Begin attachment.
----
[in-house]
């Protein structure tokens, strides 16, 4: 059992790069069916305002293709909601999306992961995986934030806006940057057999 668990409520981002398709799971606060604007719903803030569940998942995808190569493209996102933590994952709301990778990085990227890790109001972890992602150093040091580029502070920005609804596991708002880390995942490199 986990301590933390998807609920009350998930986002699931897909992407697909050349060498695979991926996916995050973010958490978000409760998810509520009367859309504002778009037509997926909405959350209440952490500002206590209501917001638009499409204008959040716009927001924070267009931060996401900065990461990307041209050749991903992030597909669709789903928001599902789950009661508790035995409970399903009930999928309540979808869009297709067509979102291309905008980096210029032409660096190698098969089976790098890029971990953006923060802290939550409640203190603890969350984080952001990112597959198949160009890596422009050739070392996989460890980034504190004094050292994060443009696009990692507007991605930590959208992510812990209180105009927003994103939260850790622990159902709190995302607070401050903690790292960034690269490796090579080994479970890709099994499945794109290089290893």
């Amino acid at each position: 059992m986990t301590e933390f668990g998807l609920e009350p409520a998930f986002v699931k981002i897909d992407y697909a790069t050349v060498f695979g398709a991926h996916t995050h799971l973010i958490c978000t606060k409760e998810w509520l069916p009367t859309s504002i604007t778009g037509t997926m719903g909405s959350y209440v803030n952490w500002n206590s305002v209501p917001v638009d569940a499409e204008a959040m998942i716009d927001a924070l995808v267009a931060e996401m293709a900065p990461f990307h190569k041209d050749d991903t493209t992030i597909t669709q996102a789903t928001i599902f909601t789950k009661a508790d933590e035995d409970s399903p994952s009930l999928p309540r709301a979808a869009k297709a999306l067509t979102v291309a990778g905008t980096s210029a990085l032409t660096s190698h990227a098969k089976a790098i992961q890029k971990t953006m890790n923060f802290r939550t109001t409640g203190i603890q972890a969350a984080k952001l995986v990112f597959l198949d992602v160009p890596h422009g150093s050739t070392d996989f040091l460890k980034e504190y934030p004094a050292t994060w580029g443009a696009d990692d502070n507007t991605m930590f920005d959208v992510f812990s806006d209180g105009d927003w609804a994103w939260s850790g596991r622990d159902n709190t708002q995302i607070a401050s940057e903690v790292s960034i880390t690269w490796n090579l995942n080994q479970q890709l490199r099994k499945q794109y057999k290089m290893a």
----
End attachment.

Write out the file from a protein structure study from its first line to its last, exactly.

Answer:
[in-house]
């Protein structure tokens, strides 16, 4: 059992790069069916305002293709909601999306992961995986934030806006940057057999 668990409520981002398709799971606060604007719903803030569940998942995808190569493209996102933590994952709301990778990085990227890790109001972890992602150093040091580029502070920005609804596991708002880390995942490199 986990301590933390998807609920009350998930986002699931897909992407697909050349060498695979991926996916995050973010958490978000409760998810509520009367859309504002778009037509997926909405959350209440952490500002206590209501917001638009499409204008959040716009927001924070267009931060996401900065990461990307041209050749991903992030597909669709789903928001599902789950009661508790035995409970399903009930999928309540979808869009297709067509979102291309905008980096210029032409660096190698098969089976790098890029971990953006923060802290939550409640203190603890969350984080952001990112597959198949160009890596422009050739070392996989460890980034504190004094050292994060443009696009990692507007991605930590959208992510812990209180105009927003994103939260850790622990159902709190995302607070401050903690790292960034690269490796090579080994479970890709099994499945794109290089290893």
């Amino acid at each position: 059992m986990t301590e933390f668990g998807l609920e009350p409520a998930f986002v699931k981002i897909d992407y697909a790069t050349v060498f695979g398709a991926h996916t995050h799971l973010i958490c978000t606060k409760e998810w509520l069916p009367t859309s504002i604007t778009g037509t997926m719903g909405s959350y209440v803030n952490w500002n206590s305002v209501p917001v638009d569940a499409e204008a959040m998942i716009d927001a924070l995808v267009a931060e996401m293709a900065p990461f990307h190569k041209d050749d991903t493209t992030i597909t669709q996102a789903t928001i599902f909601t789950k009661a508790d933590e035995d409970s399903p994952s009930l999928p309540r709301a979808a869009k297709a999306l067509t979102v291309a990778g905008t980096s210029a990085l032409t660096s190698h990227a098969k089976a790098i992961q890029k971990t953006m890790n923060f802290r939550t109001t409640g203190i603890q972890a969350a984080k952001l995986v990112f597959l198949d992602v160009p890596h422009g150093s050739t070392d996989f040091l460890k980034e504190y934030p004094a050292t994060w580029g443009a696009d990692d502070n507007t991605m930590f920005d959208v992510f812990s806006d209180g105009d927003w609804a994103w939260s850790g596991r622990d159902n709190t708002q995302i607070a401050s940057e903690v790292s960034i880390t690269w490796n090579l995942n080994q479970q890709l490199r099994k499945q794109y057999k290089m290893a």